Defecography is an imaging test in which x rays are taken of the rectum and anal canal during the course of defecation.
Defecography is used to evaluate the muscles needed for bowel evacuation and the surrounding tissues. It is used during the evaluation of a number conditions, including:
- Rectal prolapse
- Vaginal prolapse
- Chronic constipation
- Fecal incontinence
Patients must carefully follow directions regarding when to stop eating and drinking, and when to begin their bowel prep. Patients who are diabetic may
Anismus— Dysfunctional contraction or spasm of the muscle comprising the anal sphincter.
Constipation— Difficulty passing a bowel movement. May refer to infrequent passage of stool, or to a hard, dry stool requiring straining and physical effort in order to pass.
Cystocele— Sagging or bulging of the bladder through the front wall of the vagina.
Enterocele— Sagging or bulging of an area of the intestine into the vagina.
Fecal incontinence— Involuntary passage of stool.
Intussusception— Telescoping of one part of the intestine or the rectum into the neighboring part.
Rectal prolapse— Sagging or bulging of the lining of the rectum into the rectum or actually through and out of the anal opening.
Rectocele— Sagging or bulging of the rectum through the back wall of the vagina.
Vaginal prolapse— Weakening of the supportive tissues of the uterus and vagina, such that the uterus and cervix bulge into the vaginal canal, or even out through the vaginal opening.
need to talk to their physician about adjusting their insulin schedule in response to fasting.
Patients who are undergoing defecography are asked to drink several glasses of water, along with a barium contrast solution, upon arrival at the testing site. An hour later, a barium paste will be inserted into the patient’s rectum and (for women) into the vagina. Alternatively, some sites have an artificial stool preparation that can be used for this same purpose. The advantage of the artificial stool is in its greater textural similarity to natural stool.
The patient will be asked to sit on a special commode. The barium paste will show up on x rays taken with it in place. A variety of x-ray views will be taken while the patient is at rest, while they are squeezing the pelvic muscles, and while they are straining during evacuation of the barium paste from their rectum.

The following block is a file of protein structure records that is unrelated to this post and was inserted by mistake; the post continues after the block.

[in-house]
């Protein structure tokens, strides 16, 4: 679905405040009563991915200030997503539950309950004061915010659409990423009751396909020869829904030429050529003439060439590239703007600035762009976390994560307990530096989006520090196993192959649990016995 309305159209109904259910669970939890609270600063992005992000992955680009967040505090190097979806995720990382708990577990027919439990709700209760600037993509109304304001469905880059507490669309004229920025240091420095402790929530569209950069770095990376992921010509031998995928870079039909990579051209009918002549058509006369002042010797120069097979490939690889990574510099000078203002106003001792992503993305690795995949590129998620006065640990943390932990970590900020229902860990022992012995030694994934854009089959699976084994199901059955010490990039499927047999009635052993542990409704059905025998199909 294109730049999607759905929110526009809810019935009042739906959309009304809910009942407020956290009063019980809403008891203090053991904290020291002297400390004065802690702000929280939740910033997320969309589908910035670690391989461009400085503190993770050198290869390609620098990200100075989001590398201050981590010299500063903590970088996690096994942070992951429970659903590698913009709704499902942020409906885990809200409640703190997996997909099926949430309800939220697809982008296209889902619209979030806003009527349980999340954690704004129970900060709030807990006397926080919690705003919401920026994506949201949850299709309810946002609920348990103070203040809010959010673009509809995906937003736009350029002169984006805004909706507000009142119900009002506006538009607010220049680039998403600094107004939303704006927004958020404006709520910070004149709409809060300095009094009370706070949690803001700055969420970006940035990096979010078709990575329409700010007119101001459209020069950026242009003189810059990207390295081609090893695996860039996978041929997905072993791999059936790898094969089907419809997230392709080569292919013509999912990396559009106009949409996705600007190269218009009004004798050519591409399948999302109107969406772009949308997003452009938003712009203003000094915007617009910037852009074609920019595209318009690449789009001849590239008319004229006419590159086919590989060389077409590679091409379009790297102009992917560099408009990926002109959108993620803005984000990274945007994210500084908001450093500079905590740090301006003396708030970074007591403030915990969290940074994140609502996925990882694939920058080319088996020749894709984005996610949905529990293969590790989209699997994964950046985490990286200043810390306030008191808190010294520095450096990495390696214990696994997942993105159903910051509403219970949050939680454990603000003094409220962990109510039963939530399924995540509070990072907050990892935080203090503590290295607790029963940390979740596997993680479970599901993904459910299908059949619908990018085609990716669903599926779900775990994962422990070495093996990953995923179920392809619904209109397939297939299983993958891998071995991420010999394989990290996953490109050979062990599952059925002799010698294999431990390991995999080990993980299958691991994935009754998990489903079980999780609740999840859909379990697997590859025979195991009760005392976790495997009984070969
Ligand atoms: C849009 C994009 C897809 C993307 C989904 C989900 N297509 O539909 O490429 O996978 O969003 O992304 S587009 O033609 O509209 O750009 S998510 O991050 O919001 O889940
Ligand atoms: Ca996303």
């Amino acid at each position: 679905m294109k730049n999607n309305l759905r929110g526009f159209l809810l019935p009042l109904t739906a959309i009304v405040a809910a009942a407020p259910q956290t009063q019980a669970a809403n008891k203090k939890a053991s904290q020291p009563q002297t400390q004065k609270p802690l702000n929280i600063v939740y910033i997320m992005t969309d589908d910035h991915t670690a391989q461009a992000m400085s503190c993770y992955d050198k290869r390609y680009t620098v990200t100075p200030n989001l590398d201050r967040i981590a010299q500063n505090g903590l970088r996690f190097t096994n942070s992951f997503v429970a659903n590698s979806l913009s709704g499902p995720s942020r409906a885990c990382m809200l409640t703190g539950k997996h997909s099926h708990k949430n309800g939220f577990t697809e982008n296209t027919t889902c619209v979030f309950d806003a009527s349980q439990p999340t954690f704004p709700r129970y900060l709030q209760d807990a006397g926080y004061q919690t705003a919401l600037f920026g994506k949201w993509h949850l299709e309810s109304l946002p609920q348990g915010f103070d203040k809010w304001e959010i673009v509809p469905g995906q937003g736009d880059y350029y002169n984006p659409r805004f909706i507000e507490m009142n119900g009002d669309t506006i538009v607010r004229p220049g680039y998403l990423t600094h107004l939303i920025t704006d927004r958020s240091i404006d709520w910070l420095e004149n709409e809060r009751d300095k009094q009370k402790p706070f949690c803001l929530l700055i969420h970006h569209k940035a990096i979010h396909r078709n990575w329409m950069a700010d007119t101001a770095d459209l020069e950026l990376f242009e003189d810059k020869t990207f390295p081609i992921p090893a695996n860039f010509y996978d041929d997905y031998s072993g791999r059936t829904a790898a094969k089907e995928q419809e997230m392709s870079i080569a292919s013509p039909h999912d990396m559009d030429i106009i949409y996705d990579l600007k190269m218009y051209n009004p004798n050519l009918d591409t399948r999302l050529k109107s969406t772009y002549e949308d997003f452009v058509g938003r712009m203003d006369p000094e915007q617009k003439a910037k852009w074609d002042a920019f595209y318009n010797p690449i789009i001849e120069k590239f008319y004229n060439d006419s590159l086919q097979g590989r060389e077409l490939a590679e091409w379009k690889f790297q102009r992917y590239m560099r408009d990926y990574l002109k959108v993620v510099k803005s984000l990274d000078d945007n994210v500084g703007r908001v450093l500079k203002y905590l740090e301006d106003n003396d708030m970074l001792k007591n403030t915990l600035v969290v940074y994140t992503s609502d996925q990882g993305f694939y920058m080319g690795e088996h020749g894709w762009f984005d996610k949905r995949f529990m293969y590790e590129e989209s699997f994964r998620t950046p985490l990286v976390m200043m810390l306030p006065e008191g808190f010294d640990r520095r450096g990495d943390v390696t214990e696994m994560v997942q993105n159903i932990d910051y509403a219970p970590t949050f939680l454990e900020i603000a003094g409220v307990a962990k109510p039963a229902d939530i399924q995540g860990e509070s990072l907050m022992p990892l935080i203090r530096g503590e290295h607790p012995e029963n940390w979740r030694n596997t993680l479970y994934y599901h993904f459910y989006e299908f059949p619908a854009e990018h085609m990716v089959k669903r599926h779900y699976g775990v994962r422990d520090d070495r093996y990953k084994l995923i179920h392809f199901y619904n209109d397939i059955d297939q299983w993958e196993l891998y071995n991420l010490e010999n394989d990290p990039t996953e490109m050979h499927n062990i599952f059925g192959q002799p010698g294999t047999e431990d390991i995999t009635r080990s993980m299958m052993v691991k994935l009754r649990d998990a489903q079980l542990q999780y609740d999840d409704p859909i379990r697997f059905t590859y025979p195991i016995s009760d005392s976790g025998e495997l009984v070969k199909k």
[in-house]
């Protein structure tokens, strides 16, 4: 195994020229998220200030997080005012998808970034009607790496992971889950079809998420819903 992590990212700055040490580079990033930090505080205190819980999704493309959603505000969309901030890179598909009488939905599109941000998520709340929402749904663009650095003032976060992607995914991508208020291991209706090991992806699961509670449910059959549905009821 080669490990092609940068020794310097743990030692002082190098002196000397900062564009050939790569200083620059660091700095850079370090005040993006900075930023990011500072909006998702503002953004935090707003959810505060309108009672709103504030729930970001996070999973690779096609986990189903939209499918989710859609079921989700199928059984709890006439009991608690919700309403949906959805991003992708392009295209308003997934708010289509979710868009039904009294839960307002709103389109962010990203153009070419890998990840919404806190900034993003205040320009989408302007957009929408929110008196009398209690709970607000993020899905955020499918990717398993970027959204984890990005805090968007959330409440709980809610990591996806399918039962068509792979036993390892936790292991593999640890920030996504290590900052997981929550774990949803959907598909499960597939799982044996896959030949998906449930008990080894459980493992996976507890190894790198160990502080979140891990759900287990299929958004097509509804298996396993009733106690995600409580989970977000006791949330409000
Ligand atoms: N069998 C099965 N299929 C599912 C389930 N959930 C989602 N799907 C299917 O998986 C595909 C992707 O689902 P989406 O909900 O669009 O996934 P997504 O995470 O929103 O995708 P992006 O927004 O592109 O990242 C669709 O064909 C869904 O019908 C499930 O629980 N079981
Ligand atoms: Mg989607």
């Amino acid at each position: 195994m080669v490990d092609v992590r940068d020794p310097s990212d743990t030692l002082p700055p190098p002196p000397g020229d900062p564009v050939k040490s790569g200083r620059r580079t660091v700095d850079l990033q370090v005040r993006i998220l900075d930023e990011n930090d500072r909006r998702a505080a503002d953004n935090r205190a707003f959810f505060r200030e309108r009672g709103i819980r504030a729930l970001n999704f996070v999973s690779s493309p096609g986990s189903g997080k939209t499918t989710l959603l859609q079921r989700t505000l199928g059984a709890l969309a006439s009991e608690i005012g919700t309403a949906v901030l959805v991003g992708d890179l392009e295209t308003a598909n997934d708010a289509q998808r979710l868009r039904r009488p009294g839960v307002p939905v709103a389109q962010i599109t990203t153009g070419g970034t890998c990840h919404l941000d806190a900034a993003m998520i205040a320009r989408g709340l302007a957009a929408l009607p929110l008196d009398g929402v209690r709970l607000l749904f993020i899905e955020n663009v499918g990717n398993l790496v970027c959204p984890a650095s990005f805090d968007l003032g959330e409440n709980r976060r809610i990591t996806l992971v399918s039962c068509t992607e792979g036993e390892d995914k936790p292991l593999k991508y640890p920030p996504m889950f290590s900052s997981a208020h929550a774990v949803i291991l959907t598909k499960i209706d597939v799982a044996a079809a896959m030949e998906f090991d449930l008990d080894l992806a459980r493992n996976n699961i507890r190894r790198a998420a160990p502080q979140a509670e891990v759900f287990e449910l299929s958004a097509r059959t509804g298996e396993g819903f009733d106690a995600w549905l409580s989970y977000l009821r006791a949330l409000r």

The patient is usually asked to stop eating and drinking for the two hours before they are scheduled to have defecography. Two hours prior to the test, the patient may be asked to self-administer an enema. The enema is usually repeated fifteen minutes later.
After the test, patients are asked to drink extra water, in order to rid all of the barium from their system. Normal diet and activity can usually be resumed directly following completion of the test.
The greatest risk of this examination is one of embarrassment to the patient. Some patients find themselves unable to evacuate their bowels while under examination.
This test assesses how quickly and completely the rectum is emptied, the angle of the anus and rectum (compared to known normal values of the anorectal angle), and the degree to which the perineum descends during straining. Structural abnormalities can also be demonstrated during defecography, including vaginal and/or rectal prolapse, intussusception, and recto-, enter-, and cystocele. Dysfunctional contraction of the anal sphincter can also be identified during defecography.
Feldman, M., et al. Sleisenger & Fordtran’s Gastrointestinal and Liver Disease. 8th ed. St. Louis: Mosby, 2005.
Morgan, D. M. “Symptoms of anal incontinence and difficult defecation among women with prolapse.” American Journal of Obstetrics and Gynecology 197 (November 2007): 509e1–6.
Rao, S. S. “Constipation: evaluation and treatment of colonic and anorectal motility disorders.” Gastroenterological Clinics of North America 36 (September 2007): 687–711.
Rosalyn Carson-DeWitt, MD